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Tuesday, April 5, 2011

Value in non students on public school teams?

Value in non students joining public school teams, clubs?

Should Georgia mandate that public schools must open their after-school activities to any child in the community, no matter where they go to school?  AJC photo.
Should Georgia mandate that public schools open their after-school activities to any child in the community, no matter where they go to school? AJC photo.
I exchanged e-mails with Sen. David Shafer, R-Duluth, one of the co-sponsors of Senate Bill 55, and asked if I could share his explanation of why he sees a need for this legislation.
SB 55 is one of two bills — SB 34 is the other – that open public school after-school extracurriculars to children who don’t attend the school. However, I wasn’t clear which kids each of these similar bills was representing. (See earlier blogs for background. This one is about 55. This one is about 34.)
Were the bills designed to let any children, whether enrolled in private, charter, magnet or homeschooled, to join after-school clubs and teams at the local public school?
As far as SB 55,  Sen. Shafer said that he signed on because the bill “would allow home and private school kids to participate in public school extracurricular activities. Extracurricular activities are subsidized by the taxpayers in that they make use of school buildings, practice fields, stadiums, etc.  Obviously, if there are dues or fees associated with the extracurricular activities, the home or private school child should have to pay them the same as a public school student.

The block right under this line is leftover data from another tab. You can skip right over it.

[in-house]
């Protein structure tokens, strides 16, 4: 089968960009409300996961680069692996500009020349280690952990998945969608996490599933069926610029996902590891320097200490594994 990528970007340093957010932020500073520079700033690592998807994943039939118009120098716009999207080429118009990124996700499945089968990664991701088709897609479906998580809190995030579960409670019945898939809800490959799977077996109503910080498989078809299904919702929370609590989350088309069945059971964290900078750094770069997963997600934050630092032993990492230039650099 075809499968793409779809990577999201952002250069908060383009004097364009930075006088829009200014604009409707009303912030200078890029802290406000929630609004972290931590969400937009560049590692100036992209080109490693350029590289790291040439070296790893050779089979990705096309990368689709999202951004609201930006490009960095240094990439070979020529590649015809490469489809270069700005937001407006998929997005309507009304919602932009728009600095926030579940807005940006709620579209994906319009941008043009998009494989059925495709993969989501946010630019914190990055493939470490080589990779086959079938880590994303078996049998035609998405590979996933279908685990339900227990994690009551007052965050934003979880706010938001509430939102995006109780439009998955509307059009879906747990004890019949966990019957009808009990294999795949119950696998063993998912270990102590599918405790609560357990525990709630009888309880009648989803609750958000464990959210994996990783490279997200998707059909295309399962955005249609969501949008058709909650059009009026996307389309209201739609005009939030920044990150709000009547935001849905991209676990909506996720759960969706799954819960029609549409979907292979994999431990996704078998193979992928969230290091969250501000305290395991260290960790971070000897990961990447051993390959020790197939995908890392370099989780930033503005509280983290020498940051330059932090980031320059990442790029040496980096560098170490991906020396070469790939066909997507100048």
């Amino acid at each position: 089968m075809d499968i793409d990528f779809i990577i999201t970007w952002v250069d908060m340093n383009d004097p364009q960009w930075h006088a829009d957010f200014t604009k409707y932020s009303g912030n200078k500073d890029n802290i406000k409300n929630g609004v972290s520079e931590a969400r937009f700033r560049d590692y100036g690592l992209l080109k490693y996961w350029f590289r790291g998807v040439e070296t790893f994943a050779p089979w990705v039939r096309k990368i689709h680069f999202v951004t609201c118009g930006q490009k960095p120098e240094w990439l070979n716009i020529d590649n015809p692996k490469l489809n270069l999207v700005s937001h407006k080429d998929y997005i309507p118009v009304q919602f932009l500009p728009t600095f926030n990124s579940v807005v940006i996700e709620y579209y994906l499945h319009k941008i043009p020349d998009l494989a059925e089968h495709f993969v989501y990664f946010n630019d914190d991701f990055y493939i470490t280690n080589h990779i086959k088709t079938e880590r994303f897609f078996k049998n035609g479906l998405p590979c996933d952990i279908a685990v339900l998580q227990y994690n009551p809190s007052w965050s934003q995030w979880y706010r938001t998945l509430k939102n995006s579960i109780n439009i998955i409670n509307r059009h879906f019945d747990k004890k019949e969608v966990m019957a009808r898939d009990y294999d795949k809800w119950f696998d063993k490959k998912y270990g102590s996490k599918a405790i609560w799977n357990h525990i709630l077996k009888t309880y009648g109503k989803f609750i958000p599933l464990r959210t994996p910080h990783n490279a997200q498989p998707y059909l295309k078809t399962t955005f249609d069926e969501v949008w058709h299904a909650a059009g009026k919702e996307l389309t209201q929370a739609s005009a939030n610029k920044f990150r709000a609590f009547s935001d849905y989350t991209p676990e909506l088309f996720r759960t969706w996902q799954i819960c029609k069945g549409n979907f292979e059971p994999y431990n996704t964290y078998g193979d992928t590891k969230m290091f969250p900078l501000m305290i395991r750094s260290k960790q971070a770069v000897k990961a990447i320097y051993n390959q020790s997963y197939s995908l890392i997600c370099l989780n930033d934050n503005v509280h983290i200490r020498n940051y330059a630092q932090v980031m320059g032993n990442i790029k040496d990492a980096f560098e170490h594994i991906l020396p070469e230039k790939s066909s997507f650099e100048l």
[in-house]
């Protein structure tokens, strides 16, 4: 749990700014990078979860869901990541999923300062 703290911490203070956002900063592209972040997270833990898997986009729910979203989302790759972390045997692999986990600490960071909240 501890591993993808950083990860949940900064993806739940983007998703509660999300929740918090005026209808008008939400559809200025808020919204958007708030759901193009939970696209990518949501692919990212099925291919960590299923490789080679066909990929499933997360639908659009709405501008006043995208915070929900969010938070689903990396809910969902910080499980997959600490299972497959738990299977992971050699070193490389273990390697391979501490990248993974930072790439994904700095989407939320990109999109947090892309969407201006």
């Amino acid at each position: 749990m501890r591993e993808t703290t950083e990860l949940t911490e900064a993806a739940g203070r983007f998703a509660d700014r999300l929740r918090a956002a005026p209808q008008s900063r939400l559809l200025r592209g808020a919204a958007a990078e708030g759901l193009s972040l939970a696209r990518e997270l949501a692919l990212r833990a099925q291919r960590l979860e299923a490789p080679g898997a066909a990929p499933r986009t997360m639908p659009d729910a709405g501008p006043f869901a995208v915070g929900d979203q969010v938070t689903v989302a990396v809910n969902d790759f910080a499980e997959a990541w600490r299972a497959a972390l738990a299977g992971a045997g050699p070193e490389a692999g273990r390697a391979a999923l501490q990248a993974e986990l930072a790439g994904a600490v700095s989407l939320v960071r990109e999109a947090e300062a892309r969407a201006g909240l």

“Coaches are sometimes paid extra, but you are right that many school teachers volunteer their time to sponsor or advise clubs.  I am not sure why the volunteer teachers would not welcome other students from the community the school was set up to serve.  I am convinced that the students from various educational backgrounds benefit from the interaction with each other, and I am little surprised you do not see that as a major benefit.  It may even be an evangelical opportunity to bring the home and private school children back into the public schools.”
When I asked the senator about the burden put on public schools to sort through this and manage a flow of outside children every day, he responded:
“As to the burden on public schools, I see the issue a little differently than you.  Parents who homeschool their children or send them to private school free up millions of tax dollars to be spent on the children who remain in public school, reducing class size and making more money available for teacher salaries.  Why should these children should be “punished” by denying them access to extracurricular activities that their parents’ tax dollars help finance?  Also, I think you are overlooking the value of children who attend public schools, private schools and home schools interacting with each other in these programs.”
Sen. Shafer’s comments clarify the rationale behind the bills, although I still expect fierce debate and still think that the logistics will weigh on already overwhelmed public schools.
At the Michelle Rhee event Thursday at the Capitol, I spoke briefly about the philosophy of SB 55 and 34 with the House Education Chair Brooks Coleman, R-Duluth, who shared my concerns that this was a lot to put on schools.  He asked why students in charters and magnets can’t have their own clubs and teams. It’s a valid point as many charters pride themselves on their after-school offerings.
Chairman Coleman also said that homeschoolers have not been enthused about this sort of legislation, telling him that they are not interested in signing up their kids for public school activities.
Then, I guess the  question becomes: Who wants these bills?

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